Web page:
July 8, 2015
Can Missile Defense Counter Russia’s Nuclear Saber Rattling?
By Robbie Gramer
Frank Rose, Assistant Secretary of State, said that "the size and sophistication of Russia's strategic missile force" outweighs US and NATO defense interceptors otherwise "available to defend against such a large force." Rose's comments came at the Atlantic Council's Annual Missile Defense conference.
Western officials have expressed concern over Russia's rhetoric regarding nuclear weapons and intercontinental ballistic missiles (ICBMs). Rapidly deteriorating NATO-Russia relations, spurred by the conflict in Ukraine, have put the strength and efficacy of missile defense back into the spotlight.
Russian President Vladimir Putin recently announced that his country would add 40 new ICBMs to its arsenal. He credited the move to concerns over transatlantic missile defense systems near Russia's borders. These missiles, according to Putin, would be able to "overcome even the most technically advanced anti-missile defense systems."
Transatlantic leaders have countered the underlying rationale for this move, arguing that the missile defense architecture established in Europe is not directed at Russia, but Iran. US missile defenses "are neither designed nor directed against Russia," according to Rose.
But Putin's new ICBM announcement, the latest in a string of new pushes to modernize and bolster Russia's defense, has raised important questions over where Europe's missile defense systems should be pointed.
NATO's missile defense systems, first rolled out in 2010, "were designed to protect against a limited threat like Iran, not a threat like Russia," according to Friedrich Wilhelm Ploeger, who until recently served as deputy commander of NATO's Allied Air Command.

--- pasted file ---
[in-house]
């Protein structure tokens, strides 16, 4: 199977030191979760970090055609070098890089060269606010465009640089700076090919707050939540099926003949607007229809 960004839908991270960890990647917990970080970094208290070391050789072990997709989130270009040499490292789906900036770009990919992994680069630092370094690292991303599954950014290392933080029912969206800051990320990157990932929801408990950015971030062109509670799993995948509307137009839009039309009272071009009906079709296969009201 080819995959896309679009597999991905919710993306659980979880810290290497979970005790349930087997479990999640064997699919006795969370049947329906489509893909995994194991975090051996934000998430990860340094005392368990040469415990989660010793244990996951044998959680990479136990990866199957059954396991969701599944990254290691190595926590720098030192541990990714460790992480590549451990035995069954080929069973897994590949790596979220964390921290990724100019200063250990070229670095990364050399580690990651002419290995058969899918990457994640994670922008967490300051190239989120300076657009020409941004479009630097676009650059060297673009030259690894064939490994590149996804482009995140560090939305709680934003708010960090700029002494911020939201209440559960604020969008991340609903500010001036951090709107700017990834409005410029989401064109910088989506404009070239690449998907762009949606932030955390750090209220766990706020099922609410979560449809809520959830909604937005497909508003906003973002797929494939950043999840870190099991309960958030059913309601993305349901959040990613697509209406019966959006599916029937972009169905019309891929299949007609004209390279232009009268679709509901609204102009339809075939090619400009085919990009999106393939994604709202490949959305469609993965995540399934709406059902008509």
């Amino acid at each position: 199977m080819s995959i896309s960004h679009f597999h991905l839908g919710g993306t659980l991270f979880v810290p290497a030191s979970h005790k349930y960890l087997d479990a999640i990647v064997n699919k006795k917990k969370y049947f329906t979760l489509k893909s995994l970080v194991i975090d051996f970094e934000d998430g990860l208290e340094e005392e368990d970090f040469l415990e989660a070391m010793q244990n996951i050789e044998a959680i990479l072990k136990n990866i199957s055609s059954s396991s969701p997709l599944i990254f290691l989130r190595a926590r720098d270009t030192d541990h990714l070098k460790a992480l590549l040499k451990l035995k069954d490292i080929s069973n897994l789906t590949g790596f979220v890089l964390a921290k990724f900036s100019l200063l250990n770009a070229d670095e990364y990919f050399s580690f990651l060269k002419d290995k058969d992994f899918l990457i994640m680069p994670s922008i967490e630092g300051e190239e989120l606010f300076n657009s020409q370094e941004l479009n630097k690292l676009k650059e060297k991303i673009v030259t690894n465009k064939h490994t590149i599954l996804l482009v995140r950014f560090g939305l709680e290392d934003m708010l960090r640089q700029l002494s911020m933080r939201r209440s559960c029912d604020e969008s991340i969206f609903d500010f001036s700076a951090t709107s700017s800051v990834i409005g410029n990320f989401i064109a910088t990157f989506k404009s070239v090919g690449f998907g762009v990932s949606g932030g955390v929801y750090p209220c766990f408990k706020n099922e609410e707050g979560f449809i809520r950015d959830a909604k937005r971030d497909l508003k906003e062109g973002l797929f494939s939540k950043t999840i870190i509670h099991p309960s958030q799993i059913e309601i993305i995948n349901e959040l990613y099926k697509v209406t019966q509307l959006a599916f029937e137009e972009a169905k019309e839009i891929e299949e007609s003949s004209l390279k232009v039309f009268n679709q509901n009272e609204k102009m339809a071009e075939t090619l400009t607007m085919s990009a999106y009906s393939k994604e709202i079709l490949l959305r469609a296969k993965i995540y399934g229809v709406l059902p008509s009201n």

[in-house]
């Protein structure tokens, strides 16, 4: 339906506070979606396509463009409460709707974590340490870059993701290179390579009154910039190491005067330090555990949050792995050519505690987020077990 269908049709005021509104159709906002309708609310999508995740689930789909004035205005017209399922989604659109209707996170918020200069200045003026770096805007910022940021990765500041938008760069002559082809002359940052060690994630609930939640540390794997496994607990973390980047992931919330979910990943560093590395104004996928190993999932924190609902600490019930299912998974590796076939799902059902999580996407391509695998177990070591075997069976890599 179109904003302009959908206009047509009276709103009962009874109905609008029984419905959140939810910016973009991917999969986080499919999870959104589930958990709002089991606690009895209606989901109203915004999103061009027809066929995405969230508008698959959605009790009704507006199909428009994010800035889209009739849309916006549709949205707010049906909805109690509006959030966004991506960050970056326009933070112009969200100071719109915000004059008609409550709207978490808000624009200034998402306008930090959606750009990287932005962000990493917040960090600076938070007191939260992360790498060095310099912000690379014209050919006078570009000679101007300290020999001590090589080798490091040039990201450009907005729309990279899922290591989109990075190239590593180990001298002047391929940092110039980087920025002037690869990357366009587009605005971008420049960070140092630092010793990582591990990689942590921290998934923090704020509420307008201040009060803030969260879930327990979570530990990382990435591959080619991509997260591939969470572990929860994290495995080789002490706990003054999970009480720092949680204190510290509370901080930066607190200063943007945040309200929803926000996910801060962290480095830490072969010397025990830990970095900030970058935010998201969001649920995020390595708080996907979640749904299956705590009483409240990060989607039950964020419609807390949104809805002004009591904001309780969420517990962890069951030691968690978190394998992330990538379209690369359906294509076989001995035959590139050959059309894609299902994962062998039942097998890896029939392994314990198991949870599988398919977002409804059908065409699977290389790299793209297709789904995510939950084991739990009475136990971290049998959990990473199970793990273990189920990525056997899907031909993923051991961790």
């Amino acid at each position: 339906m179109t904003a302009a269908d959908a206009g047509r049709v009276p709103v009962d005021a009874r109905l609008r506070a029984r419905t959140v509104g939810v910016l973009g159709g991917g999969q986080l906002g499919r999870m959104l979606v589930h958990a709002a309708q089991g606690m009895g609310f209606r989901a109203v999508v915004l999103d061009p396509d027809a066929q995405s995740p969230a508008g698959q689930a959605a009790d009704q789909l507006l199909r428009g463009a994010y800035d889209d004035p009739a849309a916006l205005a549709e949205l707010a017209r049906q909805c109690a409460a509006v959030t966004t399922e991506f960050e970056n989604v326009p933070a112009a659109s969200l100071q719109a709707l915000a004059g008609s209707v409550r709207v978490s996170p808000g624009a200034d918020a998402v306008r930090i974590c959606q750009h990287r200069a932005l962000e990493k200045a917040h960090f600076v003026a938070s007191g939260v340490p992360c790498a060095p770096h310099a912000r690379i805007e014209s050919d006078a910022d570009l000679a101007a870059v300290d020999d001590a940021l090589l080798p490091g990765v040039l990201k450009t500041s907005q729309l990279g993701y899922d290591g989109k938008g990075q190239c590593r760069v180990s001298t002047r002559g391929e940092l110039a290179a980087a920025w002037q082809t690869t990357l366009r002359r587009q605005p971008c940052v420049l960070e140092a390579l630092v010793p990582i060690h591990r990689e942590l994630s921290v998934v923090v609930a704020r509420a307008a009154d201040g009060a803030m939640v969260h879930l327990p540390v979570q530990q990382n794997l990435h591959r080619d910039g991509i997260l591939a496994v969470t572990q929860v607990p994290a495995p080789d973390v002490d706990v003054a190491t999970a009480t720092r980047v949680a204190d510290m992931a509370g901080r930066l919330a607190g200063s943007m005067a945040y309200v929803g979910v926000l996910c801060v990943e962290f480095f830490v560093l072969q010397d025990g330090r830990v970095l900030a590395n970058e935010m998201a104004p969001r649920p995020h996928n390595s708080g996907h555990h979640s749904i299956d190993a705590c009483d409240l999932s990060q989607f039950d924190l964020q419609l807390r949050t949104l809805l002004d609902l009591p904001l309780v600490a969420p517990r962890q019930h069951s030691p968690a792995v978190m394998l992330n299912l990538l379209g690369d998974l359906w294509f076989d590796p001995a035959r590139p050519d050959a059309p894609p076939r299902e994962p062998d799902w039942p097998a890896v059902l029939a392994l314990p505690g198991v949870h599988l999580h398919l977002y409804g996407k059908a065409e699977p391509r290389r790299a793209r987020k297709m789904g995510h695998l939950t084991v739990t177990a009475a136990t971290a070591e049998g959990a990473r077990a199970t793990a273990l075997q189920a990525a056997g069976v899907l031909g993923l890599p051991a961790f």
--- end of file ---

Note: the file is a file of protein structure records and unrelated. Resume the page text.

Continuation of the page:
The first question is whether NATO's missile defense system can be directed toward potential threats emanating from Russia. The European Phased Adaptive Approach (EPAA), which serves the backbone of NATO's missile defense architecture, is comprised of missile defense radars in Turkey, Aegis missile defense ships in the Mediterranean, and forthcoming Aegis ashore sites in Poland and Romania, to be completed in 2018.
But while the telemetry of NATO's focus has changed from Iran to Russia since the Alliance first broke ground on its missile defense infrastructure in 2010, "the geography didn't change," according to Heather Conley, Director of the Center for Strategic and International Studies' Europe Program. Despite Russian claims to the contrary, the EPAA was principally set up to deter against Iranian ballistic missile threats, not Russian threats, making it difficult to recalibrate existing infrastructure to fully deal with a threat from the East. Even if the missile defense systems could be fully repostured to face Russia, Rose cautioned that "we need to be very realistic about the technical capabilities of our missile defense systems." Additionally, Rose conceded that "there is no political consensus in the Alliance" to enact such a change. And with an Iran nuclear deal still in flux, the opportunity cost of focusing missile defense to the East could mean leaving NATO's southern flank exposed.